Texas Jury Trials Blocked by Supreme Court and Legislature

April 3, 2012

"Civil jury trials are becoming rare in Texas," according to today's Dallas Morning News. Only 1 in 183 of civil disputes, like personal injury lawsuits, were decided by Texas juries last year. The article largely blames the major restrictions imposed by appeals judges and politicians who have mounted a full frontal attack on our system of justice.

As a board certified injury lawyer, I have tried and/or settled several thousand civil cases in the last 31 years and have found that most disputes can be successfully resolved between the parties. But preventing or even hindering individuals from their centuries old right to have their cases heard by juries is patently unfair,

since the United States and Texas Constitutions guarantee all citizens the right to a trial before one's peers - the heart of English common law since the Magna Carta in 1215.

Why is this happening? The article points out several reasons.

First, the higher courts have issued so many anti-plaintiff decisions that we trial lawyers are understandably reluctant to have our favorable jury verdicts reversed for unfair political reasons. I blogged about this just this past Friday.

A well known Dallas attorney stated in the article that "for the past 10 years or so, the appellate courts in Texas have made it clear that they do not respect jury verdicts. All the lawyers know that jury verdicts will be met with great suspicion by the Texas Supreme Court and the courts of appeals. What is the result? People settle more quickly for results that are less than fully just."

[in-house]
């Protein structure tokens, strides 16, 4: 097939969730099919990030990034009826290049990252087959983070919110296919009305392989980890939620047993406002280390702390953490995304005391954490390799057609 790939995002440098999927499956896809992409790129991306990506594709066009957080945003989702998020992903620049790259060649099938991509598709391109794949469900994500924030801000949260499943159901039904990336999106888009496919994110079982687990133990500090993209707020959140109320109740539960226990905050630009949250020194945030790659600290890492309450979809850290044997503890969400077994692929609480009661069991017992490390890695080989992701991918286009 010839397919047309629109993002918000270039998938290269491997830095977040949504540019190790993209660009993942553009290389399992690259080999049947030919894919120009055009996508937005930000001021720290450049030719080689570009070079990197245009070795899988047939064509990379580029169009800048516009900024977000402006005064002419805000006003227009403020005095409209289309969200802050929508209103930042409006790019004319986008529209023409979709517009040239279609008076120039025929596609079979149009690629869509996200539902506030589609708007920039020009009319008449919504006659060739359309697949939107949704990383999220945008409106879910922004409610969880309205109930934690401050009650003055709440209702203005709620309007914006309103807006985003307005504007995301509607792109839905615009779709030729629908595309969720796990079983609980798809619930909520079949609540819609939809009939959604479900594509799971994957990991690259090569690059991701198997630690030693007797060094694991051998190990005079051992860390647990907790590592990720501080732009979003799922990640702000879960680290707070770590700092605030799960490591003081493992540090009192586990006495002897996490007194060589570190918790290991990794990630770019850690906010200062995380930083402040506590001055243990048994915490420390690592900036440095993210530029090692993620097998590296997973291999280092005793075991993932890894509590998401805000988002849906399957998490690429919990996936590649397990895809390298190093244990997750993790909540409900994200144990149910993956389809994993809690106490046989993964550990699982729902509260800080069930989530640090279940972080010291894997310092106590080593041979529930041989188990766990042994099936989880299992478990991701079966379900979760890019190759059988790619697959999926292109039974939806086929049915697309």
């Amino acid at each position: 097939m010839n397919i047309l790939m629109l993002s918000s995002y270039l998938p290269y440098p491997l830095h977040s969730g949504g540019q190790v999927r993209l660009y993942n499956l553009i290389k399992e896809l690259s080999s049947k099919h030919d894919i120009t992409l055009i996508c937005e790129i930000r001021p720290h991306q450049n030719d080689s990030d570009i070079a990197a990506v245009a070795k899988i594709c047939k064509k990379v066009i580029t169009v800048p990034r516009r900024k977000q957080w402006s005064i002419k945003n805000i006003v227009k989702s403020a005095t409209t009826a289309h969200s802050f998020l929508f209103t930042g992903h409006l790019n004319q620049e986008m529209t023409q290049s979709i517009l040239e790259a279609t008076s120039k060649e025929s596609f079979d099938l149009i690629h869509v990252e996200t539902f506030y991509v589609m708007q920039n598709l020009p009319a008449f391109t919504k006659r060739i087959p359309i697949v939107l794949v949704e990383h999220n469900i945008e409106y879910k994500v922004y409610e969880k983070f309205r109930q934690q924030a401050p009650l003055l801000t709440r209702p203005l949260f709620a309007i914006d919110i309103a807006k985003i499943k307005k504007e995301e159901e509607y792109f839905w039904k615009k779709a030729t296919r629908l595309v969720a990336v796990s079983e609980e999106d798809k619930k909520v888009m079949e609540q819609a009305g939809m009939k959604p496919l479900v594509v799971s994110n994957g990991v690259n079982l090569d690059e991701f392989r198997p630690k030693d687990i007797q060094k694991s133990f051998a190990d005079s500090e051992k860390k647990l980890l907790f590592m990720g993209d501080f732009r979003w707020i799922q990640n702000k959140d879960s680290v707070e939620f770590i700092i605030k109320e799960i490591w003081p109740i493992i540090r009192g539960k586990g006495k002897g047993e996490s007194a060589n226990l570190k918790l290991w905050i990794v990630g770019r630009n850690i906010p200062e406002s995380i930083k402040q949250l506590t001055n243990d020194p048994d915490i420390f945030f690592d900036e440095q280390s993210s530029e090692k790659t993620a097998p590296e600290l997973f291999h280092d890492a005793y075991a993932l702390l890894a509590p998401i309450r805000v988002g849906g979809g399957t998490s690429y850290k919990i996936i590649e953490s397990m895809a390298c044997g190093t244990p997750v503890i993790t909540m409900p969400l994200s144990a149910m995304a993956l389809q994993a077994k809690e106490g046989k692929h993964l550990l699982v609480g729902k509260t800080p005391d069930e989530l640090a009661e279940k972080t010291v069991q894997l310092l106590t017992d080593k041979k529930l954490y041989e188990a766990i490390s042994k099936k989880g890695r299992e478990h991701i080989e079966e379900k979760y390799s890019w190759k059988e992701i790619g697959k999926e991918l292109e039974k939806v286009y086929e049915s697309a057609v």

Second, the legislature has passed many new laws, especially the draconian 2003 tort reform package, that have eliminated or severely curtailed the rights of injured persons to file suit, let alone collect the damages they sustained -- sometimes horrific -- due to the negligence of others.

Third, the Supreme Court facilitated the use of no reason summary judgments to dismiss suits. In 2010, trial judges entered almost 5,600 of these, 30 percent more than they did 15 years ago, and reversing them is difficult and expensive.

"There are a significant number of judges who simply do not trust juries," said another prominent Dallas lawyer. "These judges have the opinion that regular people, also known as jurors, do not have the ability to understand the evidence or will be too emotional to decide cases. And that is very sad."

Fourth, many contracts and procedures demand that individuals go through the expensive, often one-sided process of arbitration rather than be able to file suit. Dallas district judge Ken Molberg observed that "binding mandatory arbitration has been driving cases out of our court system and toward rent-a-judges. And tort reform has discouraged or impeded people's right to jury trials.. . it means that real people are not getting their claims heard -- at least not by a jury of their peers."

Fifth, all judges require that cases go through the mediation process, which greatly increases the chances of resolving lawsuits successfully. We have excellent mediators in the Dallas/Fort Worth area, and I always welcome the opportunity to argue my client's cases at mediations to see if I can convince opposing counsel and insurance companies to compensate them fairly and quickly. In January I attended a seminar that taught advanced negotiation techniques (okay, it was on a cruise ship, how could I resist?).

Fifth, jury verdicts in cases without substantial injuries and damages have decreased, so people are more eager to accept out of court settlements.

Texas Supreme Court Justice Nathan Hecht opined that the decline was due solely to the high cost of litigation. That is only one of the reasons for this.

I am proud to have been successful trying cases to juries and settling lawsuits out of court and will continue to fight for my clients as hard as I can.